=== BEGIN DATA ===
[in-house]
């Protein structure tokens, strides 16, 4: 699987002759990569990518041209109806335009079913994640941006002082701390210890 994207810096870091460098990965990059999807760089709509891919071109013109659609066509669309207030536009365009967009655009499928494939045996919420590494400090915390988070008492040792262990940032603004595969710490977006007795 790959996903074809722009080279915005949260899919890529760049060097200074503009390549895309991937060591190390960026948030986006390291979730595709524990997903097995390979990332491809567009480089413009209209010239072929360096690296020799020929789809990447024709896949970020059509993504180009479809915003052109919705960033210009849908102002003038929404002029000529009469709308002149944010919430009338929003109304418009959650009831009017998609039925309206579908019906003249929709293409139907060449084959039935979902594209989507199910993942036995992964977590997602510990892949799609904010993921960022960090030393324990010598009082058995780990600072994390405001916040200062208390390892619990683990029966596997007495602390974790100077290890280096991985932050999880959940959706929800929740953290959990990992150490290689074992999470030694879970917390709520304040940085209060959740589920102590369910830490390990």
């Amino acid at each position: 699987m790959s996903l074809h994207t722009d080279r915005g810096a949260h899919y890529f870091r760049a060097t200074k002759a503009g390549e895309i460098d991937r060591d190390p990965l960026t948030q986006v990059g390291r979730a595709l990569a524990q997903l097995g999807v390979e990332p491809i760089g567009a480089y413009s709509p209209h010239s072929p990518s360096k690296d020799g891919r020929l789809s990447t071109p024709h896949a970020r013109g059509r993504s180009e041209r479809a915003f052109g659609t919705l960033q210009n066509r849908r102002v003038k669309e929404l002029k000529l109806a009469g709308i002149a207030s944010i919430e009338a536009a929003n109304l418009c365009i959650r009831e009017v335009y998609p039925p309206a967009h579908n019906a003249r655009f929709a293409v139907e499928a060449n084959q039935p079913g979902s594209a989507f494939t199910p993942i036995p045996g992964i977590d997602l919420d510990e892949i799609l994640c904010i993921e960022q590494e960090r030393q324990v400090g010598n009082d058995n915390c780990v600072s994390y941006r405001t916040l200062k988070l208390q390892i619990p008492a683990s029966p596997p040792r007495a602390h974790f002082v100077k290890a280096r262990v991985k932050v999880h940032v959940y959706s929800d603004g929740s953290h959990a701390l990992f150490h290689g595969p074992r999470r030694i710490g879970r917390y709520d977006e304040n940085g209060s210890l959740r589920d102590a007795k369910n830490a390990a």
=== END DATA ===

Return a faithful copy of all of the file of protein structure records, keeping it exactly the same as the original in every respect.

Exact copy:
[in-house]
């Protein structure tokens, strides 16, 4: 699987002759990569990518041209109806335009079913994640941006002082701390210890 994207810096870091460098990965990059999807760089709509891919071109013109659609066509669309207030536009365009967009655009499928494939045996919420590494400090915390988070008492040792262990940032603004595969710490977006007795 790959996903074809722009080279915005949260899919890529760049060097200074503009390549895309991937060591190390960026948030986006390291979730595709524990997903097995390979990332491809567009480089413009209209010239072929360096690296020799020929789809990447024709896949970020059509993504180009479809915003052109919705960033210009849908102002003038929404002029000529009469709308002149944010919430009338929003109304418009959650009831009017998609039925309206579908019906003249929709293409139907060449084959039935979902594209989507199910993942036995992964977590997602510990892949799609904010993921960022960090030393324990010598009082058995780990600072994390405001916040200062208390390892619990683990029966596997007495602390974790100077290890280096991985932050999880959940959706929800929740953290959990990992150490290689074992999470030694879970917390709520304040940085209060959740589920102590369910830490390990």
């Amino acid at each position: 699987m790959s996903l074809h994207t722009d080279r915005g810096a949260h899919y890529f870091r760049a060097t200074k002759a503009g390549e895309i460098d991937r060591d190390p990965l960026t948030q986006v990059g390291r979730a595709l990569a524990q997903l097995g999807v390979e990332p491809i760089g567009a480089y413009s709509p209209h010239s072929p990518s360096k690296d020799g891919r020929l789809s990447t071109p024709h896949a970020r013109g059509r993504s180009e041209r479809a915003f052109g659609t919705l960033q210009n066509r849908r102002v003038k669309e929404l002029k000529l109806a009469g709308i002149a207030s944010i919430e009338a536009a929003n109304l418009c365009i959650r009831e009017v335009y998609p039925p309206a967009h579908n019906a003249r655009f929709a293409v139907e499928a060449n084959q039935p079913g979902s594209a989507f494939t199910p993942i036995p045996g992964i977590d997602l919420d510990e892949i799609l994640c904010i993921e960022q590494e960090r030393q324990v400090g010598n009082d058995n915390c780990v600072s994390y941006r405001t916040l200062k988070l208390q390892i619990p008492a683990s029966p596997p040792r007495a602390h974790f002082v100077k290890a280096r262990v991985k932050v999880h940032v959940y959706s929800d603004g929740s953290h959990a701390l990992f150490h290689g595969p074992r999470r030694i710490g879970r917390y709520d977006e304040n940085g209060s210890l959740r589920d102590a007795k369910n830490a390990a």